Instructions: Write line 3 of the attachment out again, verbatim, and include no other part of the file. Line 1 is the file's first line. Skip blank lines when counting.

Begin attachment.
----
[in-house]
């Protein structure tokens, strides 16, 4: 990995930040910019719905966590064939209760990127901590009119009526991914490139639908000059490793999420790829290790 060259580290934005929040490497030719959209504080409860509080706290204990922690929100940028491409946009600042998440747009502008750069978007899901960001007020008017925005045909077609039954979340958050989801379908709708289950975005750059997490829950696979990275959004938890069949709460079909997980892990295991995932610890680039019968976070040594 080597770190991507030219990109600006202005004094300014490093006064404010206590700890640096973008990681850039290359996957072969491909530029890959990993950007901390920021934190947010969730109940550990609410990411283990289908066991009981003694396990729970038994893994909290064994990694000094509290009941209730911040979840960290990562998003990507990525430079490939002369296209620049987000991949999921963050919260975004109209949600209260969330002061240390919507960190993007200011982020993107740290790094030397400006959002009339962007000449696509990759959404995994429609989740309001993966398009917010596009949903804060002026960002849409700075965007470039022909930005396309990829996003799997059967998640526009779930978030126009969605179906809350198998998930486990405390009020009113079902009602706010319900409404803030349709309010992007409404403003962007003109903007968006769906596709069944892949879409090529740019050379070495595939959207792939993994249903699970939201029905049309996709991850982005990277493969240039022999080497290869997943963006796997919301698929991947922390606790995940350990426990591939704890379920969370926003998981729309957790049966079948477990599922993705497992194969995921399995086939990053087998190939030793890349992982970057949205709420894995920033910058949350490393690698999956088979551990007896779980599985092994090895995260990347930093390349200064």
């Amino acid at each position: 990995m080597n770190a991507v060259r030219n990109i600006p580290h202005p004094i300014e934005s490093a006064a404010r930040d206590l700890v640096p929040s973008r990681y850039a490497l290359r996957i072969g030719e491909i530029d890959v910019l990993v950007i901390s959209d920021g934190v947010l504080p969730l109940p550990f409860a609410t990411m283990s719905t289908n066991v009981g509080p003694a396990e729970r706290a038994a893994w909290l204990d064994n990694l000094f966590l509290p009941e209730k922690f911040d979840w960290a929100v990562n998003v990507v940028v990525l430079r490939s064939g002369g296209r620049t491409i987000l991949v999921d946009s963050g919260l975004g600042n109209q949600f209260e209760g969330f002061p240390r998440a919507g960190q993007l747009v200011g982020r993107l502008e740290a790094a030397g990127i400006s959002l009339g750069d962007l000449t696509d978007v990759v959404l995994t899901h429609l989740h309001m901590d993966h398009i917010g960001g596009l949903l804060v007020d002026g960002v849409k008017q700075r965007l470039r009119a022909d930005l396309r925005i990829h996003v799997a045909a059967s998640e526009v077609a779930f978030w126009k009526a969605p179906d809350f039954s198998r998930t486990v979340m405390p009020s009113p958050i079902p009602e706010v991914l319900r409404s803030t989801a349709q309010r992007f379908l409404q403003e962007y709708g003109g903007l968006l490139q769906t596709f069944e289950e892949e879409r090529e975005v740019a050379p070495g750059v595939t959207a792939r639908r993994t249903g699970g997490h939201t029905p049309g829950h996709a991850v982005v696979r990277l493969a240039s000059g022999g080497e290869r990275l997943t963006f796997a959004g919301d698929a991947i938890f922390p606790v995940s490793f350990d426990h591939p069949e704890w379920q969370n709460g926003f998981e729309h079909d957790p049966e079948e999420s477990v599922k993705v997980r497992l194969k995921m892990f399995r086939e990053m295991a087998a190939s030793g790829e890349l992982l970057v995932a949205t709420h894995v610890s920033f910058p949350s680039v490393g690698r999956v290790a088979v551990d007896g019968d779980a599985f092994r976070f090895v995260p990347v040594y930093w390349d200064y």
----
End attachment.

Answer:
């Amino acid at each position: 990995m080597n770190a991507v060259r030219n990109i600006p580290h202005p004094i300014e934005s490093a006064a404010r930040d206590l700890v640096p929040s973008r990681y850039a490497l290359r996957i072969g030719e491909i530029d890959v910019l990993v950007i901390s959209d920021g934190v947010l504080p969730l109940p550990f409860a609410t990411m283990s719905t289908n066991v009981g509080p003694a396990e729970r706290a038994a893994w909290l204990d064994n990694l000094f966590l509290p009941e209730k922690f911040d979840w960290a929100v990562n998003v990507v940028v990525l430079r490939s064939g002369g296209r620049t491409i987000l991949v999921d946009s963050g919260l975004g600042n109209q949600f209260e209760g969330f002061p240390r998440a919507g960190q993007l747009v200011g982020r993107l502008e740290a790094a030397g990127i400006s959002l009339g750069d962007l000449t696509d978007v990759v959404l995994t899901h429609l989740h309001m901590d993966h398009i917010g960001g596009l949903l804060v007020d002026g960002v849409k008017q700075r965007l470039r009119a022909d930005l396309r925005i990829h996003v799997a045909a059967s998640e526009v077609a779930f978030w126009k009526a969605p179906d809350f039954s198998r998930t486990v979340m405390p009020s009113p958050i079902p009602e706010v991914l319900r409404s803030t989801a349709q309010r992007f379908l409404q403003e962007y709708g003109g903007l968006l490139q769906t596709f069944e289950e892949e879409r090529e975005v740019a050379p070495g750059v595939t959207a792939r639908r993994t249903g699970g997490h939201t029905p049309g829950h996709a991850v982005v696979r990277l493969a240039s000059g022999g080497e290869r990275l997943t963006f796997a959004g919301d698929a991947i938890f922390p606790v995940s490793f350990d426990h591939p069949e704890w379920q969370n709460g926003f998981e729309h079909d957790p049966e079948e999420s477990v599922k993705v997980r497992l194969k995921m892990f399995r086939e990053m295991a087998a190939s030793g790829e890349l992982l970057v995932a949205t709420h894995v610890s920033f910058p949350s680039v490393g690698r999956v290790a088979v551990d007896g019968d779980a599985f092994r976070f090895v995260p990347v040594y930093w390349d200064y």